Though the classically trained British actor Colin Firth has been working steadily sine the 1980s when he was identified as a member of what was called the Brit Pack of rising young stars, it wasn't until 1995, when he played the iconic Jane Austen love interest, Fitzwilliam Darcy, in a TV series adaptation of Pride and Prejudice, that his star was fixed forever, not to mention his image. Anyone who has read the book will understand the situation. Mr. Darcy is a reticent, bookish man of property who is no one's idea of a dashing hero who sweeps women off their feet, but in the series' most famous scene, Darcy takes a dip and emerges from the water in a dripping wet shirt that sent female viewers' heart a'flutter forever. In typically perverse fashion, Firth disavowed the role since he had no desire to pursue the fortunes of a heartthrob.
One gets the point while also recognizing that it was beside it. Firth's seriousness couldn't really stand up to the demand he suddenly found for himself, despite his dogged efforts to avoid parts that would typecast him as such. Eventually, he gave in when he took the equally iconic role of Mark Darcy, the Austen character's namesake and romantic interest in Bridget Jones's Diary, one of the most successful movies of the last 25 years. The image was obviously inescapable, and people paid good money to see it, so Firth gave in to such fluff as Love, Actually, Hope Springs, and Then She Found Me. But it his perseverance paid off with small, stirring parts in movies like Girl with a Pearl Earring, in which he played the Dutch painter Vermeer, or the very untypical Where the Truth Lies, which called on him to participate in a bisexual orgy. Also, a lot of these movies were British and, more to the point, aimed at a British audience, meaning he didn't really gain a lot of traction in North America.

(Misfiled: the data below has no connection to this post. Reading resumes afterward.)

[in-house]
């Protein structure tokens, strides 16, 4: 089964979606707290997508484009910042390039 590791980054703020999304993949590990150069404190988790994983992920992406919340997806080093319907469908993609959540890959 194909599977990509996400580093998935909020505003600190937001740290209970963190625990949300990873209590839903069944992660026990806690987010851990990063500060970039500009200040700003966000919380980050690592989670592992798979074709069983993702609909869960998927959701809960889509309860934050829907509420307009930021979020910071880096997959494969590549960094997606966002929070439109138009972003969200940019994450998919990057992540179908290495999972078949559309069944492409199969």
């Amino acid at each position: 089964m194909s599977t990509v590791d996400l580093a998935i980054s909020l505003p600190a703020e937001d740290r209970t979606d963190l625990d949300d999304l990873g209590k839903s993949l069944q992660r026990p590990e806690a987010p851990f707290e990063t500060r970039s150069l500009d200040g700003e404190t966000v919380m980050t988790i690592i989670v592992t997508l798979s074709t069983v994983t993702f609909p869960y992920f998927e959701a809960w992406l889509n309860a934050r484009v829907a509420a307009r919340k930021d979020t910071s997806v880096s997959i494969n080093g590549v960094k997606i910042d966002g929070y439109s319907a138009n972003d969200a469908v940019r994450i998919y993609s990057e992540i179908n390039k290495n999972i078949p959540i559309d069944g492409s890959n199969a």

It was perhaps Firth's most frivolous film, the ABBA musical Mamma Mia!, that finally broke him in the states. Though his costars, which included Meryl Streep, Stellan Skargard, and Pierce Brosnan, confessed they had a silly ball with the stupid script and the frothy songs, Firth found the whole experience "nerve-wracking," and though he got off lightly since he was only asked to sing one song. It was also one of his few performances that turned off critics, who, even if they found the movie itself good fun, could tell Firth was not really enjoying himself.
But it made a kind of cock-eyed impression that made him an international star, but one who could afford to tackle more difficult roles, such as the homosexual college professor in Tom Ford's period piece, A Single Man, which earned Firth the best reviews he'd ever gotten in his life. It was thus a natural segue to what has turned out to be the most important film of his life, The King's Speech, in which he played the self-conscious, speech-impeded King George VI.
Though in some ways the performance was a gimmick, Firth's innate talent in working with other actors made the character feel integrated into the prewar London setting that was so lovingly recreated. And his two-way interactions with Geoffrey Rush as his speech teacher were marvels of empathy. Though the movie was something of a sentimental slog, Firth rightly earned the Oscar he won.
It's all been downhill from there, though for every flash of genius, such as Tinker, Tailor, Soldier, Spy, there was the expected bit of fluff, like the horrid remake of Gambit. (As suave as he can be on screen, he's not a natural like Cary Grant.) And while he managed to survive two Bridget Jones sequels, he didn't live through Woody Allen's wincingly precious Magic in the Moonlight.
In a sense, it all comes full circle with his two Kingsman movies, in which he plays a Savile Row appointed secret agent. The tongue-in-cheek humor and over-the-top violence set his distinguished nerd persona off starkly against our cynical world, and, in fact, he's the only element in these insufferable movies that work at all. All it really takes is to look really good in a herring-bone pattern and thick black spectacles. It'll do it every time.